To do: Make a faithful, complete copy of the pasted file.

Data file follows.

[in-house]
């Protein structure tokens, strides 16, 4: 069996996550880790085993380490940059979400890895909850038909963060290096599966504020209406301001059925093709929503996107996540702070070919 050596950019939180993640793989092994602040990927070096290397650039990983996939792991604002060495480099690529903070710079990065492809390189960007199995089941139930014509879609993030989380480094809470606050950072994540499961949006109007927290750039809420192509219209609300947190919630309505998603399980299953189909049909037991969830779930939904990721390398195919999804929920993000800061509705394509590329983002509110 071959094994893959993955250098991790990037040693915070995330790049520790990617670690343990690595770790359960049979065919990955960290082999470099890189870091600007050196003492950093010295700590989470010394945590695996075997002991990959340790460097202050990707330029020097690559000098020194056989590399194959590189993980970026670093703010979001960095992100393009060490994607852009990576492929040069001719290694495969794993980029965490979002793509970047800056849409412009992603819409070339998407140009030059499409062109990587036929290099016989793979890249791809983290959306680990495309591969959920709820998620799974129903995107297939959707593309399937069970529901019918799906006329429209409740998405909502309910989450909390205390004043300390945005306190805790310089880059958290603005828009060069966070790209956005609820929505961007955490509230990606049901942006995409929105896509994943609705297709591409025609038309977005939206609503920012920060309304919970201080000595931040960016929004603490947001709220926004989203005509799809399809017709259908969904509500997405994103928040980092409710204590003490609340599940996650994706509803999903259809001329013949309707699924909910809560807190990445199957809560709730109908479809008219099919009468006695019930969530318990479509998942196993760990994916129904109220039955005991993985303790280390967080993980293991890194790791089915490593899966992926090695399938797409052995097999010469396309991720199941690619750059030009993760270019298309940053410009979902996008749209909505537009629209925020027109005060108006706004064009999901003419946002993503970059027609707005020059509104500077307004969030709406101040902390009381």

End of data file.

[in-house]
């Protein structure tokens, strides 16, 4: 069996996550880790085993380490940059979400890895909850038909963060290096599966504020209406301001059925093709929503996107996540702070070919 050596950019939180993640793989092994602040990927070096290397650039990983996939792991604002060495480099690529903070710079990065492809390189960007199995089941139930014509879609993030989380480094809470606050950072994540499961949006109007927290750039809420192509219209609300947190919630309505998603399980299953189909049909037991969830779930939904990721390398195919999804929920993000800061509705394509590329983002509110 071959094994893959993955250098991790990037040693915070995330790049520790990617670690343990690595770790359960049979065919990955960290082999470099890189870091600007050196003492950093010295700590989470010394945590695996075997002991990959340790460097202050990707330029020097690559000098020194056989590399194959590189993980970026670093703010979001960095992100393009060490994607852009990576492929040069001719290694495969794993980029965490979002793509970047800056849409412009992603819409070339998407140009030059499409062109990587036929290099016989793979890249791809983290959306680990495309591969959920709820998620799974129903995107297939959707593309399937069970529901019918799906006329429209409740998405909502309910989450909390205390004043300390945005306190805790310089880059958290603005828009060069966070790209956005609820929505961007955490509230990606049901942006995409929105896509994943609705297709591409025609038309977005939206609503920012920060309304919970201080000595931040960016929004603490947001709220926004989203005509799809399809017709259908969904509500997405994103928040980092409710204590003490609340599940996650994706509803999903259809001329013949309707699924909910809560807190990445199957809560709730109908479809008219099919009468006695019930969530318990479509998942196993760990994916129904109220039955005991993985303790280390967080993980293991890194790791089915490593899966992926090695399938797409052995097999010469396309991720199941690619750059030009993760270019298309940053410009979902996008749209909505537009629209925020027109005060108006706004064009999901003419946002993503970059027609707005020059509104500077307004969030709406101040902390009381």